I was walking alone in the forest, in the wake of the pack of hunting dogs I had let loose to roam ahead of me, when first I saw the fairies dancing.
I had long lost the sound of the dog’s baying, and I followed then only their scent upon the twisted grass. As I walked, I saw in the touch of the wind upon the green leaves a shimmering radiance, moving in the forest’s dance with the air. For a moment I thought it mere shadow and light, but then like a cloud becoming a shape or a dream fading to waking my sight cleared and I saw them.
Tiny female figures, lithe and graceful in the may-dance of happy women at springtime harvest; voices laughing and singing in the innocence of the forest sunlight moving through the leaves. The sight enchanted me and I stood motionless, filled with fear and wonder; hoping they would never see me, and remain there dancing until I had grown old and died watching. But such was not to be the case.
In but an instant they knew of my presence. I do not know how I alerted them, but suddenly a lady in white commanded their silence in a gesture and spun to meet me with her eyes. I was transfixed by her sight as a deer is by a hunter’s arrow. Then she laughed a pearly bell laugh full of a tiny mirth unlocked from a tiny body that carried an awful power. I do not know all that her look conveyed, but I saw in her eyes glee, and a subtle malice laced with spite. –This transgression will be punished, mortal– She told me with a look –Come… and see what wonders await you.–
In an instant they were gone, dancing away in little trilling blurs of music, and despite the echoes of doom that my prudent self-preserving conscience commanded in my heart, I followed; knowing and fearing that only fools follow where fairies go – for they do not love the likes of man, and take offense at our intrusions into their affairs. Nevertheless, my newfound wonder compelled me with all the indiscriminate authority of love to move, to see, to know. I knew not what I would do should I find where they were going, but I followed nonetheless, without thought for consequence nor hope of reward.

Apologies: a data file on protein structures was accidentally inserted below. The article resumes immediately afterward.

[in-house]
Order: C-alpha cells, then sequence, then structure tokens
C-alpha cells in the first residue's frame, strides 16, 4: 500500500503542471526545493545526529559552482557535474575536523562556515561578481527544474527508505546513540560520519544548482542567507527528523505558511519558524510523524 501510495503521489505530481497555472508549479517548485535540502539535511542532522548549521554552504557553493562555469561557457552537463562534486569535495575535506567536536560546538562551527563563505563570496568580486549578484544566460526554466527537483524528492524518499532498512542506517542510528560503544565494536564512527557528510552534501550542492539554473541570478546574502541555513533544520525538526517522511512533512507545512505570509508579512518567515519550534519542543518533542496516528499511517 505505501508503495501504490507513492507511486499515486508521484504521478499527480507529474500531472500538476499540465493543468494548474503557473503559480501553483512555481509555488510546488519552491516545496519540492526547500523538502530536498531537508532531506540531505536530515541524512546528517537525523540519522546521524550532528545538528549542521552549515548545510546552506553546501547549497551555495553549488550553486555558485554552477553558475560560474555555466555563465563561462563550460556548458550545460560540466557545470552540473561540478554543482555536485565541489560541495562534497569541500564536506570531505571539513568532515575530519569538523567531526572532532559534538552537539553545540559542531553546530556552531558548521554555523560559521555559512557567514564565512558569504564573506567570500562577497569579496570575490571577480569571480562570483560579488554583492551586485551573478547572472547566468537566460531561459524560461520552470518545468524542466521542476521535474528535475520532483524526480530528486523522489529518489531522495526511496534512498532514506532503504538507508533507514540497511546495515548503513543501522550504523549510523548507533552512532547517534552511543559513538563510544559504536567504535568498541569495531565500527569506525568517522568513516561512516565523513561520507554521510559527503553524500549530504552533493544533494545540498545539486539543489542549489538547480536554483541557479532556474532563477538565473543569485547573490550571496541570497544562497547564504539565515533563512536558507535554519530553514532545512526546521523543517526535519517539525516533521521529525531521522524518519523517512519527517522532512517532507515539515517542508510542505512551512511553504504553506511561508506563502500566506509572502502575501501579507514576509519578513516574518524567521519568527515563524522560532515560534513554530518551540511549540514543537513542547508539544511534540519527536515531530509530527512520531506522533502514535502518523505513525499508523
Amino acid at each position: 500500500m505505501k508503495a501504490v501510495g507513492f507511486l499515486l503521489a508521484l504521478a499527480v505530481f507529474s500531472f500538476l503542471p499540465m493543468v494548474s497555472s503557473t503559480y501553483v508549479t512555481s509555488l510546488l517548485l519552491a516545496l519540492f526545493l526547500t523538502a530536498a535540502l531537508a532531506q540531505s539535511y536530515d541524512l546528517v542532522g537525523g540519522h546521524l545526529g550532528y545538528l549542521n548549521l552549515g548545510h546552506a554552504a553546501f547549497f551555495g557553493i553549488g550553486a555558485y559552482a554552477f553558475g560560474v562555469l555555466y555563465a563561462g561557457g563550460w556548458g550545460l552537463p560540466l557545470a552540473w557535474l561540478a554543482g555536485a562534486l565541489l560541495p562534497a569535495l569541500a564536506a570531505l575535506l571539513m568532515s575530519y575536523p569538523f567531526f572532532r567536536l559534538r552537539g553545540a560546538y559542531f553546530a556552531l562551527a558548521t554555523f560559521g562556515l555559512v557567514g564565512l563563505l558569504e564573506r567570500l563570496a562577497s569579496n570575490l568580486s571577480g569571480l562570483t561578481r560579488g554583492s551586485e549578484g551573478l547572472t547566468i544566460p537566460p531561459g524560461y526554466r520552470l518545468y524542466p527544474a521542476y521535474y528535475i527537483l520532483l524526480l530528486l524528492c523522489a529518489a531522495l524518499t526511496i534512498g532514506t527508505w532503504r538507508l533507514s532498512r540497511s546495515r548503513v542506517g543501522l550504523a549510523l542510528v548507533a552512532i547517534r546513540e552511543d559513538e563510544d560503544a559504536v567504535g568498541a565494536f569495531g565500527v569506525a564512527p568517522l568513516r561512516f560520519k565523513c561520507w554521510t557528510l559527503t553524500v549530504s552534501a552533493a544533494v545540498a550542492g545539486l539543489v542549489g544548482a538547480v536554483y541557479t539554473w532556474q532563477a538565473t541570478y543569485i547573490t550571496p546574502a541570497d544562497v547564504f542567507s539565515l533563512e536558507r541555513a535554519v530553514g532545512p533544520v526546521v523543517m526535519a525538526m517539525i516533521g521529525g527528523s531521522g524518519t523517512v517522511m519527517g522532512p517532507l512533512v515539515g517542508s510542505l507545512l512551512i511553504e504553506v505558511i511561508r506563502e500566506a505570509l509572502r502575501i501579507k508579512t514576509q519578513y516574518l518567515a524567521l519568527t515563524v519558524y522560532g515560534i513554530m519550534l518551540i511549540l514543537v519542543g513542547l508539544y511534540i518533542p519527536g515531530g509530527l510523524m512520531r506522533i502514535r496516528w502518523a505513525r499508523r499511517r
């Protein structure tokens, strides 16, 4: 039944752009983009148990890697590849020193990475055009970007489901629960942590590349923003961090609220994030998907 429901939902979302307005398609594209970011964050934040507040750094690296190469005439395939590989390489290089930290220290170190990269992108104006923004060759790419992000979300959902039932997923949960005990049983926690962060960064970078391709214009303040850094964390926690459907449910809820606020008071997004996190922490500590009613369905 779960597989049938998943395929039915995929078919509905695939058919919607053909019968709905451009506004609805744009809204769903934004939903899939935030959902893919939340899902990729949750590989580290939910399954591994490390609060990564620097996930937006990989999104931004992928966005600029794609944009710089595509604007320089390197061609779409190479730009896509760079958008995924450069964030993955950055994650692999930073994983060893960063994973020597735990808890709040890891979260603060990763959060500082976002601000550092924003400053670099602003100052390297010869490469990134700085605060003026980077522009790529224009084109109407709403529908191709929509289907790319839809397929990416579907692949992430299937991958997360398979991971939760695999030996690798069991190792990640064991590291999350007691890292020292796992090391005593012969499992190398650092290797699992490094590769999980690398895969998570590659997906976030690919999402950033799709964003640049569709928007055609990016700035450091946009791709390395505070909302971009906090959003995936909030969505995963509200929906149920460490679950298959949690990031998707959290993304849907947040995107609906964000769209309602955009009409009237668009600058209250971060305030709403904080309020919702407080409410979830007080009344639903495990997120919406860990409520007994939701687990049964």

Over hills and under fallen trees I scrambled, through dark dells of twisted briars and shadows locked in darkness, where the damp soil stained my knees and elbows and the flickering light of my dancing quarry was a daybreak at the distant end of a tunnel. Past trickling streams of dark water and falls of sparkling crystal my elusive prey led me, to at last a deep pool where sunlight played on the surface of a depthless-blue darkness.
There I stood, eyes wide in wonder at the sight laid out before me; the pool moved with the fluid reflective candescence of sunlight and forest canopy, shadows dancing together as I had seen the fairies do not so long before. Then, from that mirrored darkness, the goddess surfaced. Tall and pale she was, and her beauty was as the silver of moonlight across the face of the star specked sky: flawless, innocent, poignant, and perfect. To see her, my heart shriveled and shrunk within my breast as all love was leeched from me, given completely to her. My heartbeat and hope became as the rattle of dry seeds within a gourd when the empty husk is shaken.
She turned towards me amidst the placid waters, and I looked quickly away in modesty, but it was by then far too late. I knew that I had trespassed upon such a sanctity as to undo the mortal soul. For a moment she registered only my presence, a flicker of awareness that turned slowly to shock, and then to anger: cold-faced and furious. The look in her eyes struck me as soft toned moon beams do that reach straight in through your eyes and, in a moment of chill ecstasy, clutch at your heart. In that moment I was dead. I fled screaming into the forest, her fury building to heat and breathing like a hound upon my heels.
Through the briars I crashed, ducking under fallen logs and tripping, only to rise again with knees bleeding and run. I lost myself in my flight. Mindless, I scrambled on hands and feet up a mossy slope and then, only moments later, bound on four legs springing across a meadow’s open expanse. I was changed, my humanity slain by her anger; I was a creature to be hunted, and that was all that remained.
The hounds were real then, I could hear their voices baying as they caught a scent upon the grass, my scent, the scent of their prey. I fled them, my heart racing at the sense of their breath upon my heels.
At the forest’s edge I paused and turned, nostrils flared in fear to look wide-eyed back at the long-nosed hunters that followed me. But I did not see them, I saw only her: only her eyes, only her anger. I am sorry, my queen, my love, I am so sorry. I give myself to the hunt. Take this heart, and be appeased.
In the final moment I saw them, there on the dog’s backs they rode laughing, and the lady in white smiled as the hound’s teeth found me.